After an exciting winter & spring of international cricket, including a winning Ashes tour in Australia and a dramatic 50 overs World Cup on the Indian subcontinent, the English county cricket season is once again back in full swing.

Unfortunately, the 2011 domestic season, and indeed the whole financial viability of the county game, has been thrown into turmoil this year, after it was announced that 15 of the 18 county sides suffered significant financial losses during the 2010 season.

Two of the hardest hit counties were Lancashire and Yorkshire, both of which posted losses last season in excess of £2m. According to some sources, the collective deficit incurred by all 18 of the counties may reach somewhere in the region of £9m.

The worrying deficit trend across the teams is a stark contrast compared to the 2009 season, which saw over 50% of the counties in profit. With the general UK economy still deep in the financial doldrums, county staff and management have pointed to an increasingly busy schedule and a poor economic climate as the direct reason behind the 2010 loss.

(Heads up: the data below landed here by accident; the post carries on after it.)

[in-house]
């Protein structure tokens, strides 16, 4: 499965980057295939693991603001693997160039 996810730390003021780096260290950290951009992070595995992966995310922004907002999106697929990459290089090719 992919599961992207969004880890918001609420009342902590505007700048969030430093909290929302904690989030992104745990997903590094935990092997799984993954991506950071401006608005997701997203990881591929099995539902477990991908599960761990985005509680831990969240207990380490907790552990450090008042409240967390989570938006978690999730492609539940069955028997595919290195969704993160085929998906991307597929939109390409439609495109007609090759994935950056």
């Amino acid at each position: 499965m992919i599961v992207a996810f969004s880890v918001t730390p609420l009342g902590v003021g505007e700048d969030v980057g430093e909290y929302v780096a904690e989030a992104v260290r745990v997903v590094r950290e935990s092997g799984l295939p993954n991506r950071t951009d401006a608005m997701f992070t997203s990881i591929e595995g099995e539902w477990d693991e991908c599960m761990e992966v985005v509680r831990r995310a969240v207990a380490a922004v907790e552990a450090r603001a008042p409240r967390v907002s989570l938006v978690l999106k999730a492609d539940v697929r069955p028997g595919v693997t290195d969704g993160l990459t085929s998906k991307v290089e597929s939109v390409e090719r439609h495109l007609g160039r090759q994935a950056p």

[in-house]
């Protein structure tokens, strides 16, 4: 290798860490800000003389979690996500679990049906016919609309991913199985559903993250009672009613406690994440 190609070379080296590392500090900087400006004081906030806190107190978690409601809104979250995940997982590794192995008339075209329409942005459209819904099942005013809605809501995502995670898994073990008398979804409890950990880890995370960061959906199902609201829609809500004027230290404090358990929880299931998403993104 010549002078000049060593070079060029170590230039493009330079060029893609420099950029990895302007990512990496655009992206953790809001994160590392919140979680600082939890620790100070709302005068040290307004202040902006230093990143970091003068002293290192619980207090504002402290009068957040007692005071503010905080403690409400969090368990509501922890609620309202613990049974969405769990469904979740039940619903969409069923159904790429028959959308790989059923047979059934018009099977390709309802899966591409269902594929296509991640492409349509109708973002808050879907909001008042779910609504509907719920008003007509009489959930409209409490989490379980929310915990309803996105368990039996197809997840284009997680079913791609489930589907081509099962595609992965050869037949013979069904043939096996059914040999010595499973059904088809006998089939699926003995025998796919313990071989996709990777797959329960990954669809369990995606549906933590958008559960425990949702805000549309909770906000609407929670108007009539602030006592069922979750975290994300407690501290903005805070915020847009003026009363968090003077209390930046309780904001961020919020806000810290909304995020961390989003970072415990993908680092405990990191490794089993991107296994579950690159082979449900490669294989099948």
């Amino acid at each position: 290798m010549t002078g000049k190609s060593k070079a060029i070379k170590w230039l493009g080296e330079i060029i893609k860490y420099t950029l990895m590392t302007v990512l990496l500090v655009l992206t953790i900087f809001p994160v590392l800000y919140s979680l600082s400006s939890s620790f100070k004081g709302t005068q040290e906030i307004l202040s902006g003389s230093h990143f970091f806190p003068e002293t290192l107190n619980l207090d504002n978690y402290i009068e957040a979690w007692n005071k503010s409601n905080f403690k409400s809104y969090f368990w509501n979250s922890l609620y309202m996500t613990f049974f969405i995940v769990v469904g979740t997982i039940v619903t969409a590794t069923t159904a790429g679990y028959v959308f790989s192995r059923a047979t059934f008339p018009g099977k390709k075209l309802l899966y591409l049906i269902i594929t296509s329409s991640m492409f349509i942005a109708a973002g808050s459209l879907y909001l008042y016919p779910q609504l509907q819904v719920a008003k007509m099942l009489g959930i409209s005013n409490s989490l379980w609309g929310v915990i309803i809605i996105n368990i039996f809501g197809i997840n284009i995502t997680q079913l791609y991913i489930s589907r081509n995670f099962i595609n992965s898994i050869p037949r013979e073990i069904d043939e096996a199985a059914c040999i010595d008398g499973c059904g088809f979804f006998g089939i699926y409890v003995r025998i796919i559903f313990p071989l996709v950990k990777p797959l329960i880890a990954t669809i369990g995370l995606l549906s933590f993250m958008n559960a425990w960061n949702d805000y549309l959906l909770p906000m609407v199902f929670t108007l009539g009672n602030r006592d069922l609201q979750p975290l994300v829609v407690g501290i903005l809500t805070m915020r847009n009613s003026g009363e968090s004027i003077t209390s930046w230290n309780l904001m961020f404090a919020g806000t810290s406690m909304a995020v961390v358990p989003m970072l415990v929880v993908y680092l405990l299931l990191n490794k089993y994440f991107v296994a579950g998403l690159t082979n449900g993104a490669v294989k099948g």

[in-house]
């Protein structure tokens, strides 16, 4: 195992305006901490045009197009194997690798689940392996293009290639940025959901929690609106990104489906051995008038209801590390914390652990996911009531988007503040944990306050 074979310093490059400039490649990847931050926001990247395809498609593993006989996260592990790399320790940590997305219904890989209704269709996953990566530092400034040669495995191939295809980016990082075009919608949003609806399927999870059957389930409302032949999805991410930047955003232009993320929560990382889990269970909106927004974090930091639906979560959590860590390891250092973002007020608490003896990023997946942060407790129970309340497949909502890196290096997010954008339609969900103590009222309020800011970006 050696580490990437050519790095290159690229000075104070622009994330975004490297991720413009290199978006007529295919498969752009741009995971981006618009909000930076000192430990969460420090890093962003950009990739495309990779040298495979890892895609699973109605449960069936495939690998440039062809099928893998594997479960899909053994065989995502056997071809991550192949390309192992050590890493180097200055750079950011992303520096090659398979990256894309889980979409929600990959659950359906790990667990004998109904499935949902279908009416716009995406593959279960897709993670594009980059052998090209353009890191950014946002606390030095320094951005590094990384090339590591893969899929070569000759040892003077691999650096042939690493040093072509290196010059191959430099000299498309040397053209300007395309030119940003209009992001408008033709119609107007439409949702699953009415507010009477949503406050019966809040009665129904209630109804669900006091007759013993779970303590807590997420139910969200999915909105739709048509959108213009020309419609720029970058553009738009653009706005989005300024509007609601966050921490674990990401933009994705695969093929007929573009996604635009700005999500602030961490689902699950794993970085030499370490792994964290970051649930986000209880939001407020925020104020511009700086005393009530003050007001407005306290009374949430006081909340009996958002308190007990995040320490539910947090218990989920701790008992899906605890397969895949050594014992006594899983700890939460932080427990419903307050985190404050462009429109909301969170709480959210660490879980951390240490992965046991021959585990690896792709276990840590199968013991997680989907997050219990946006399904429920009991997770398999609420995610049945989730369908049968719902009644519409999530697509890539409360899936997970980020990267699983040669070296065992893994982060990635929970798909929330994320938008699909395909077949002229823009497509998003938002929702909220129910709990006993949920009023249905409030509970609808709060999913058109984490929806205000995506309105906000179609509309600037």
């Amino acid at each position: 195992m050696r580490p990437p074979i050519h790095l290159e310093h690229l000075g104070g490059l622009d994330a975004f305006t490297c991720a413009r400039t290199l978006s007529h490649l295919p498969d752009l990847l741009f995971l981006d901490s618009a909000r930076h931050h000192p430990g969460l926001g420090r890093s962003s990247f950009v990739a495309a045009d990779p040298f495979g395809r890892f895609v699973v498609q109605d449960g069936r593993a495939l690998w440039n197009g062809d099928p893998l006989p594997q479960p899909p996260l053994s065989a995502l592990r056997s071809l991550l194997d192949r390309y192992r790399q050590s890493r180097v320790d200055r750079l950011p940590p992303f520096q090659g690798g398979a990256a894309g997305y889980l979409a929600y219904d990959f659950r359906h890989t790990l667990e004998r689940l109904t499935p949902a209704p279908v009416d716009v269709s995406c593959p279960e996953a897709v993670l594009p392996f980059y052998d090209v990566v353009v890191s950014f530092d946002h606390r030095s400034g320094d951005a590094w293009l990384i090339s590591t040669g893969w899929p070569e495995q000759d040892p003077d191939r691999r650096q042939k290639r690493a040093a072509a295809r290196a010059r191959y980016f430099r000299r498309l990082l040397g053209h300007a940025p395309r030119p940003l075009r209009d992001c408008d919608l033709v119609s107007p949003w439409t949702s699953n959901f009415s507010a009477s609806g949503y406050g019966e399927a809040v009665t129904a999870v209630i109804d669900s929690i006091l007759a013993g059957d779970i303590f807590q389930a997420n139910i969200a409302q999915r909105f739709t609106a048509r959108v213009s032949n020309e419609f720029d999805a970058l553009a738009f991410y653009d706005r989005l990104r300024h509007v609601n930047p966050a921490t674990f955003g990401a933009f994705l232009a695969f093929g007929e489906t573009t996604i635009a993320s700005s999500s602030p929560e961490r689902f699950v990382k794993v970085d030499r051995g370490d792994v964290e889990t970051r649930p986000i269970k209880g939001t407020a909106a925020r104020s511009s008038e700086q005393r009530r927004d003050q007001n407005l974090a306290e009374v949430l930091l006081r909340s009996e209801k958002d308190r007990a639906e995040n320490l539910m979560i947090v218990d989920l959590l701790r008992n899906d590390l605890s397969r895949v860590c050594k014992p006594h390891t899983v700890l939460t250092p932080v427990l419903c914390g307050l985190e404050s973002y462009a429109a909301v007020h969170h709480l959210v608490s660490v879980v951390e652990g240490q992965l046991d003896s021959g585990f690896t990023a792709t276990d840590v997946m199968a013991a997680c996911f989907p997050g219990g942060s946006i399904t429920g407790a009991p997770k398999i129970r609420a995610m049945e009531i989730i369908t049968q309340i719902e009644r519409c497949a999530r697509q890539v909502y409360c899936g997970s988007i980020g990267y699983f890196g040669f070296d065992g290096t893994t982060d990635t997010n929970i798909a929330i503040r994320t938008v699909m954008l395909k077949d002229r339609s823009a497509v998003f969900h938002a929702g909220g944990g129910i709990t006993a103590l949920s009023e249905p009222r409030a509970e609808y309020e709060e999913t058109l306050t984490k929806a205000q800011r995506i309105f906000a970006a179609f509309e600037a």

Although there is reason for concern, it must also be remembered that at a time where the county game format appears to be somewhat out-dated in comparison to newer formats, such as the IPL, the English domestic game is continuing to produce a wealth of bowling and batting talents, especially in the test-match arena.

A spokesperson for the ECB expressed concern at the financial losses incurred, but assured supporters that the county game was still in reasonable health. According to the ECB, “out of an annual income of £114m in 2009, over 40% went directly back to the counties”. As well as continuing to invest in both county clubs and venues, the ECB also assured counties that an extensive consultation period on the number of games for the 2012 season would be held to ensure the financial viability of the game for many years to come.